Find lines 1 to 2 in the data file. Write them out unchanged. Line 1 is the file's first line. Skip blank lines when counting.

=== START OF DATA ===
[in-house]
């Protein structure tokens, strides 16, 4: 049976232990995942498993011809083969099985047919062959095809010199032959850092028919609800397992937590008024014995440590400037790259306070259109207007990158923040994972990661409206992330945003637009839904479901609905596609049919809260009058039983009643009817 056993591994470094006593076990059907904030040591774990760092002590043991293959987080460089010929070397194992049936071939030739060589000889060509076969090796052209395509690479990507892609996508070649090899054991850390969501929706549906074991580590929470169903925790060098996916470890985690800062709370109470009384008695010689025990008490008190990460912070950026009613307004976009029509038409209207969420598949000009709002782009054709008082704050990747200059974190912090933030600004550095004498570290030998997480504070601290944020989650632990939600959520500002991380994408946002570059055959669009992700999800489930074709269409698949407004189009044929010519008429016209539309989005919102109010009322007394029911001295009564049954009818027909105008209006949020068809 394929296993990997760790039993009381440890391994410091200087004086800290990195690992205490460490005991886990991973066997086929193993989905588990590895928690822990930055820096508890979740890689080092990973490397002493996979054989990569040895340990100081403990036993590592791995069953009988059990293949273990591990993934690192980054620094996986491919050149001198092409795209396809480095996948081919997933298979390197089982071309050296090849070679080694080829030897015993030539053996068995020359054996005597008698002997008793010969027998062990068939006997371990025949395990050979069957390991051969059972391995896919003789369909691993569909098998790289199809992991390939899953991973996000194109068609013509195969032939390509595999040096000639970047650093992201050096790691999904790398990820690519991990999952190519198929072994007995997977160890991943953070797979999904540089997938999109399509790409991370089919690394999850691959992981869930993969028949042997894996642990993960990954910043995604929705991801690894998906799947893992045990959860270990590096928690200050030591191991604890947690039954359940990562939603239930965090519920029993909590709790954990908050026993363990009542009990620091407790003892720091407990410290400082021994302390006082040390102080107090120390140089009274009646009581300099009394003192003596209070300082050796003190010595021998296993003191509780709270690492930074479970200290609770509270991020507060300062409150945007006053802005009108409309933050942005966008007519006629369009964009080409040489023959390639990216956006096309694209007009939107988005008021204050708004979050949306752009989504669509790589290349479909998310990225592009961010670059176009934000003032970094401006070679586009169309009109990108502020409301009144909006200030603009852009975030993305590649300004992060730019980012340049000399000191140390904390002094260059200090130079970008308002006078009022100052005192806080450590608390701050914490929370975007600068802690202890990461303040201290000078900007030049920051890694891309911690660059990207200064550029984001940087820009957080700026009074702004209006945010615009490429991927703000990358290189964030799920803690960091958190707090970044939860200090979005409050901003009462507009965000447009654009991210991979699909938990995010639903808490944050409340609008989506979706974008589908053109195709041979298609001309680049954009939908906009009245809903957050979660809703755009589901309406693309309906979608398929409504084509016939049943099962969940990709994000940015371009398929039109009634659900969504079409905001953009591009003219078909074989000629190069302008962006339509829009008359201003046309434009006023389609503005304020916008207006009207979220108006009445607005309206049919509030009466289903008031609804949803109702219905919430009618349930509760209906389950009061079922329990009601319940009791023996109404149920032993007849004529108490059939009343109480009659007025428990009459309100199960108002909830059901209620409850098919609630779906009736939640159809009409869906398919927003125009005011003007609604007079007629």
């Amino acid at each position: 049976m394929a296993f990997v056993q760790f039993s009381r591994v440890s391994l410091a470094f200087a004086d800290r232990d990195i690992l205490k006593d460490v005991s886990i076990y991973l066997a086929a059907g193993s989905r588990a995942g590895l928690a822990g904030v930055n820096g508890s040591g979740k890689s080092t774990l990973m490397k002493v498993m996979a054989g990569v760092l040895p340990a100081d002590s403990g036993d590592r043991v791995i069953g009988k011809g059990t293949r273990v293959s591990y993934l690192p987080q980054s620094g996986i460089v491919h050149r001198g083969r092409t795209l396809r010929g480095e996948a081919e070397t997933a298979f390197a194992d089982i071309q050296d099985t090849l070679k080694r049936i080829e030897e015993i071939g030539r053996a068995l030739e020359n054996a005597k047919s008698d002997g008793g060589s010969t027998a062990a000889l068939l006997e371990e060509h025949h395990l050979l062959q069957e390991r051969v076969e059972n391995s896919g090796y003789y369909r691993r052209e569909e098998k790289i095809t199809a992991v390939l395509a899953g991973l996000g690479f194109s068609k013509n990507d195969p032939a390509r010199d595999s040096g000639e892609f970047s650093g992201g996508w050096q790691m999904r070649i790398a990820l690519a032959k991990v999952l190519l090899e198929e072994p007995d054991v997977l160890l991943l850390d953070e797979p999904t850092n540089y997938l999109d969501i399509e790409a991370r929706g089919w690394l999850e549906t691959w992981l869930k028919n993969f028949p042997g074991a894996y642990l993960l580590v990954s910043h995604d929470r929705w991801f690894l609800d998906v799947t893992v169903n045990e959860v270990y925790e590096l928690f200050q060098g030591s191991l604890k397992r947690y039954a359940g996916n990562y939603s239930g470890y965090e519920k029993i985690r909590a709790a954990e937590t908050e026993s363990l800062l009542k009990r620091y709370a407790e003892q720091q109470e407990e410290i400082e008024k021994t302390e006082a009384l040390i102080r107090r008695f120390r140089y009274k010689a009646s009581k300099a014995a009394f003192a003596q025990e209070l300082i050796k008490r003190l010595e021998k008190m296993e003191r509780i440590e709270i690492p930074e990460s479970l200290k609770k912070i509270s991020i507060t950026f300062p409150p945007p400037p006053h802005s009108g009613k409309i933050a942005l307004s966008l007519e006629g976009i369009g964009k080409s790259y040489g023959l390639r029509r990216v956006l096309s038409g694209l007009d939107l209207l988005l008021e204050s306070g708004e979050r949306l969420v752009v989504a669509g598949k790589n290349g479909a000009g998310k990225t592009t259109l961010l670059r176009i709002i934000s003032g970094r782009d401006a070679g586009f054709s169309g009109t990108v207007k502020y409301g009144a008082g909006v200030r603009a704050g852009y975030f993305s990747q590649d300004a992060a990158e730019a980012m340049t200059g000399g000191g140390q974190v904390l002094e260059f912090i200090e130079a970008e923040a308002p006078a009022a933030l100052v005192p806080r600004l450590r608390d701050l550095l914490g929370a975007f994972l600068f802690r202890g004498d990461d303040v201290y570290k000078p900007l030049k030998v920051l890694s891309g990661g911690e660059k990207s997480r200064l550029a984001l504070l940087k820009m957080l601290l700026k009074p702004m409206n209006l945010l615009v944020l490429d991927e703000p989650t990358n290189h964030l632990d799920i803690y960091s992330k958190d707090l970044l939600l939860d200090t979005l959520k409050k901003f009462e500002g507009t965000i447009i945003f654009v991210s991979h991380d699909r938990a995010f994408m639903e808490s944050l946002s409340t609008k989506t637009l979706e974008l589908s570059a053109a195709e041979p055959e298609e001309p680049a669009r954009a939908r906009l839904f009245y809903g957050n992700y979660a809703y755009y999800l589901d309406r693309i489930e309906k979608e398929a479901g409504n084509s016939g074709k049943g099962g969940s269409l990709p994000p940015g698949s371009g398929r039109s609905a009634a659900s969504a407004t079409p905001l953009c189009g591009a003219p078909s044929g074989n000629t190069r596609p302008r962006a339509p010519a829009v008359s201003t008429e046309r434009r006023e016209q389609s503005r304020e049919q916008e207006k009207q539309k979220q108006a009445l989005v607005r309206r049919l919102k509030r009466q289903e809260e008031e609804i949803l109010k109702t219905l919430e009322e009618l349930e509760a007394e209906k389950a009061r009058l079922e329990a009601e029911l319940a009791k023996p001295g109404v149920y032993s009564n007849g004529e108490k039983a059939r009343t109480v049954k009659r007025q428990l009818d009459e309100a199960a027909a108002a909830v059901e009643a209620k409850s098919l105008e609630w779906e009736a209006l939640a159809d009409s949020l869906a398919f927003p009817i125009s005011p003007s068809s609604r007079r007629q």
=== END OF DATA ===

[in-house]
């Protein structure tokens, strides 16, 4: 049976232990995942498993011809083969099985047919062959095809010199032959850092028919609800397992937590008024014995440590400037790259306070259109207007990158923040994972990661409206992330945003637009839904479901609905596609049919809260009058039983009643009817 056993591994470094006593076990059907904030040591774990760092002590043991293959987080460089010929070397194992049936071939030739060589000889060509076969090796052209395509690479990507892609996508070649090899054991850390969501929706549906074991580590929470169903925790060098996916470890985690800062709370109470009384008695010689025990008490008190990460912070950026009613307004976009029509038409209207969420598949000009709002782009054709008082704050990747200059974190912090933030600004550095004498570290030998997480504070601290944020989650632990939600959520500002991380994408946002570059055959669009992700999800489930074709269409698949407004189009044929010519008429016209539309989005919102109010009322007394029911001295009564049954009818027909105008209006949020068809 394929296993990997760790039993009381440890391994410091200087004086800290990195690992205490460490005991886990991973066997086929193993989905588990590895928690822990930055820096508890979740890689080092990973490397002493996979054989990569040895340990100081403990036993590592791995069953009988059990293949273990591990993934690192980054620094996986491919050149001198092409795209396809480095996948081919997933298979390197089982071309050296090849070679080694080829030897015993030539053996068995020359054996005597008698002997008793010969027998062990068939006997371990025949395990050979069957390991051969059972391995896919003789369909691993569909098998790289199809992991390939899953991973996000194109068609013509195969032939390509595999040096000639970047650093992201050096790691999904790398990820690519991990999952190519198929072994007995997977160890991943953070797979999904540089997938999109399509790409991370089919690394999850691959992981869930993969028949042997894996642990993960990954910043995604929705991801690894998906799947893992045990959860270990590096928690200050030591191991604890947690039954359940990562939603239930965090519920029993909590709790954990908050026993363990009542009990620091407790003892720091407990410290400082021994302390006082040390102080107090120390140089009274009646009581300099009394003192003596209070300082050796003190010595021998296993003191509780709270690492930074479970200290609770509270991020507060300062409150945007006053802005009108409309933050942005966008007519006629369009964009080409040489023959390639990216956006096309694209007009939107988005008021204050708004979050949306752009989504669509790589290349479909998310990225592009961010670059176009934000003032970094401006070679586009169309009109990108502020409301009144909006200030603009852009975030993305590649300004992060730019980012340049000399000191140390904390002094260059200090130079970008308002006078009022100052005192806080450590608390701050914490929370975007600068802690202890990461303040201290000078900007030049920051890694891309911690660059990207200064550029984001940087820009957080700026009074702004209006945010615009490429991927703000990358290189964030799920803690960091958190707090970044939860200090979005409050901003009462507009965000447009654009991210991979699909938990995010639903808490944050409340609008989506979706974008589908053109195709041979298609001309680049954009939908906009009245809903957050979660809703755009589901309406693309309906979608398929409504084509016939049943099962969940990709994000940015371009398929039109009634659900969504079409905001953009591009003219078909074989000629190069302008962006339509829009008359201003046309434009006023389609503005304020916008207006009207979220108006009445607005309206049919509030009466289903008031609804949803109702219905919430009618349930509760209906389950009061079922329990009601319940009791023996109404149920032993007849004529108490059939009343109480009659007025428990009459309100199960108002909830059901209620409850098919609630779906009736939640159809009409869906398919927003125009005011003007609604007079007629």